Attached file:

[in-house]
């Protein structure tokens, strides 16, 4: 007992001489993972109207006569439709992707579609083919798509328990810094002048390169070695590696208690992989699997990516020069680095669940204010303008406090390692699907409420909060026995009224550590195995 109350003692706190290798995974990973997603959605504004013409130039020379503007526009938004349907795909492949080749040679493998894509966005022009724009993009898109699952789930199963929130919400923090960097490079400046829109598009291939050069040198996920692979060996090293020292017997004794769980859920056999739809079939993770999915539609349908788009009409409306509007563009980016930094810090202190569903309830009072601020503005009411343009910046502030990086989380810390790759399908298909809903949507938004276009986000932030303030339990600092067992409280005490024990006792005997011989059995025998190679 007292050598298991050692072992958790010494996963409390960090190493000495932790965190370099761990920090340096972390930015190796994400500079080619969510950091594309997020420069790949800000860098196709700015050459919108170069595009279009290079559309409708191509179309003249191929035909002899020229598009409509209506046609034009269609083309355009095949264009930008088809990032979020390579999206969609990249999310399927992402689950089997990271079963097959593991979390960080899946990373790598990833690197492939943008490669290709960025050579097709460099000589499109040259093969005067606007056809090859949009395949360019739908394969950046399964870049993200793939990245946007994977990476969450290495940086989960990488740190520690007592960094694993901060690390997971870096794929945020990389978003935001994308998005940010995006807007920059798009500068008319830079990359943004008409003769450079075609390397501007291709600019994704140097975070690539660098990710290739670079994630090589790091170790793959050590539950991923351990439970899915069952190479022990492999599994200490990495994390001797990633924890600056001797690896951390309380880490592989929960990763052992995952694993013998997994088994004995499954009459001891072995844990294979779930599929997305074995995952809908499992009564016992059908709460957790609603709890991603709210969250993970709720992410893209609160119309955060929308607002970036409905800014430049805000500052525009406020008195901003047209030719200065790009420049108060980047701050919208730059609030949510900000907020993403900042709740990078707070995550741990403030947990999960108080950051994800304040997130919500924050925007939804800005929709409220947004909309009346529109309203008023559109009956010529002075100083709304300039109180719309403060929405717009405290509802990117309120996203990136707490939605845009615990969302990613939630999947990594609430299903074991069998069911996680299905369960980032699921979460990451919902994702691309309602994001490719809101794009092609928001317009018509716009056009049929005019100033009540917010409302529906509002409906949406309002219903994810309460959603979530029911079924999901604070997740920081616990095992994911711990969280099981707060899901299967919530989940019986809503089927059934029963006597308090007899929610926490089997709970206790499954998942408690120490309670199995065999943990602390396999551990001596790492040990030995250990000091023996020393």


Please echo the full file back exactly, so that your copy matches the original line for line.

[in-house]
């Protein structure tokens, strides 16, 4: 007992001489993972109207006569439709992707579609083919798509328990810094002048390169070695590696208690992989699997990516020069680095669940204010303008406090390692699907409420909060026995009224550590195995 109350003692706190290798995974990973997603959605504004013409130039020379503007526009938004349907795909492949080749040679493998894509966005022009724009993009898109699952789930199963929130919400923090960097490079400046829109598009291939050069040198996920692979060996090293020292017997004794769980859920056999739809079939993770999915539609349908788009009409409306509007563009980016930094810090202190569903309830009072601020503005009411343009910046502030990086989380810390790759399908298909809903949507938004276009986000932030303030339990600092067992409280005490024990006792005997011989059995025998190679 007292050598298991050692072992958790010494996963409390960090190493000495932790965190370099761990920090340096972390930015190796994400500079080619969510950091594309997020420069790949800000860098196709700015050459919108170069595009279009290079559309409708191509179309003249191929035909002899020229598009409509209506046609034009269609083309355009095949264009930008088809990032979020390579999206969609990249999310399927992402689950089997990271079963097959593991979390960080899946990373790598990833690197492939943008490669290709960025050579097709460099000589499109040259093969005067606007056809090859949009395949360019739908394969950046399964870049993200793939990245946007994977990476969450290495940086989960990488740190520690007592960094694993901060690390997971870096794929945020990389978003935001994308998005940010995006807007920059798009500068008319830079990359943004008409003769450079075609390397501007291709600019994704140097975070690539660098990710290739670079994630090589790091170790793959050590539950991923351990439970899915069952190479022990492999599994200490990495994390001797990633924890600056001797690896951390309380880490592989929960990763052992995952694993013998997994088994004995499954009459001891072995844990294979779930599929997305074995995952809908499992009564016992059908709460957790609603709890991603709210969250993970709720992410893209609160119309955060929308607002970036409905800014430049805000500052525009406020008195901003047209030719200065790009420049108060980047701050919208730059609030949510900000907020993403900042709740990078707070995550741990403030947990999960108080950051994800304040997130919500924050925007939804800005929709409220947004909309009346529109309203008023559109009956010529002075100083709304300039109180719309403060929405717009405290509802990117309120996203990136707490939605845009615990969302990613939630999947990594609430299903074991069998069911996680299905369960980032699921979460990451919902994702691309309602994001490719809101794009092609928001317009018509716009056009049929005019100033009540917010409302529906509002409906949406309002219903994810309460959603979530029911079924999901604070997740920081616990095992994911711990969280099981707060899901299967919530989940019986809503089927059934029963006597308090007899929610926490089997709970206790499954998942408690120490309670199995065999943990602390396999551990001596790492040990030995250990000091023996020393």